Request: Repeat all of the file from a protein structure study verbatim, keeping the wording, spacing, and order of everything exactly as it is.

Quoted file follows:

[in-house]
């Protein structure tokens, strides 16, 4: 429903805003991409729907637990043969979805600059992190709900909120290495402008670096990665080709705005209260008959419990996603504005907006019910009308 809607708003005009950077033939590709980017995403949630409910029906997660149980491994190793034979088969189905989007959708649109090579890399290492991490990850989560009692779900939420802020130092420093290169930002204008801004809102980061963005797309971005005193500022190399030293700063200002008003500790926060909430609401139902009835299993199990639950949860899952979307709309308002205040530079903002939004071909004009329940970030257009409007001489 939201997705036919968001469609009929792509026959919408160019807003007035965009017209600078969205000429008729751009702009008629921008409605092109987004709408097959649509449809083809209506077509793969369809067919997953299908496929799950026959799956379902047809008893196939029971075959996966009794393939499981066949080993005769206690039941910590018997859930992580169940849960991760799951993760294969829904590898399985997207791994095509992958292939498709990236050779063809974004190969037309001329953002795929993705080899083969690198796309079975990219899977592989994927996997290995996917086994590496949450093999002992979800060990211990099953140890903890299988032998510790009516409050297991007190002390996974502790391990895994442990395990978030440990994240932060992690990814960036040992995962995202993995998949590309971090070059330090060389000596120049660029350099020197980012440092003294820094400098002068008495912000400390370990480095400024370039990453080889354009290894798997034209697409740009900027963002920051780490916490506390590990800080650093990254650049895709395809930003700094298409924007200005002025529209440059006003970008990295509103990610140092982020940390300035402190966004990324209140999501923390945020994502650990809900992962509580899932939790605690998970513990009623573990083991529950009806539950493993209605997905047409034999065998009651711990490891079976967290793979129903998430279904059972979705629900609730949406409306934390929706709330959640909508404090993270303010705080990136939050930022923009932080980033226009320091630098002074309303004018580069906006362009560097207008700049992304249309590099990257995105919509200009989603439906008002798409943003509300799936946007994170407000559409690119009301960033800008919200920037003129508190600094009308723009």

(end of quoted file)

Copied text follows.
[in-house]
């Protein structure tokens, strides 16, 4: 429903805003991409729907637990043969979805600059992190709900909120290495402008670096990665080709705005209260008959419990996603504005907006019910009308 809607708003005009950077033939590709980017995403949630409910029906997660149980491994190793034979088969189905989007959708649109090579890399290492991490990850989560009692779900939420802020130092420093290169930002204008801004809102980061963005797309971005005193500022190399030293700063200002008003500790926060909430609401139902009835299993199990639950949860899952979307709309308002205040530079903002939004071909004009329940970030257009409007001489 939201997705036919968001469609009929792509026959919408160019807003007035965009017209600078969205000429008729751009702009008629921008409605092109987004709408097959649509449809083809209506077509793969369809067919997953299908496929799950026959799956379902047809008893196939029971075959996966009794393939499981066949080993005769206690039941910590018997859930992580169940849960991760799951993760294969829904590898399985997207791994095509992958292939498709990236050779063809974004190969037309001329953002795929993705080899083969690198796309079975990219899977592989994927996997290995996917086994590496949450093999002992979800060990211990099953140890903890299988032998510790009516409050297991007190002390996974502790391990895994442990395990978030440990994240932060992690990814960036040992995962995202993995998949590309971090070059330090060389000596120049660029350099020197980012440092003294820094400098002068008495912000400390370990480095400024370039990453080889354009290894798997034209697409740009900027963002920051780490916490506390590990800080650093990254650049895709395809930003700094298409924007200005002025529209440059006003970008990295509103990610140092982020940390300035402190966004990324209140999501923390945020994502650990809900992962509580899932939790605690998970513990009623573990083991529950009806539950493993209605997905047409034999065998009651711990490891079976967290793979129903998430279904059972979705629900609730949406409306934390929706709330959640909508404090993270303010705080990136939050930022923009932080980033226009320091630098002074309303004018580069906006362009560097207008700049992304249309590099990257995105919509200009989603439906008002798409943003509300799936946007994170407000559409690119009301960033800008919200920037003129508190600094009308723009």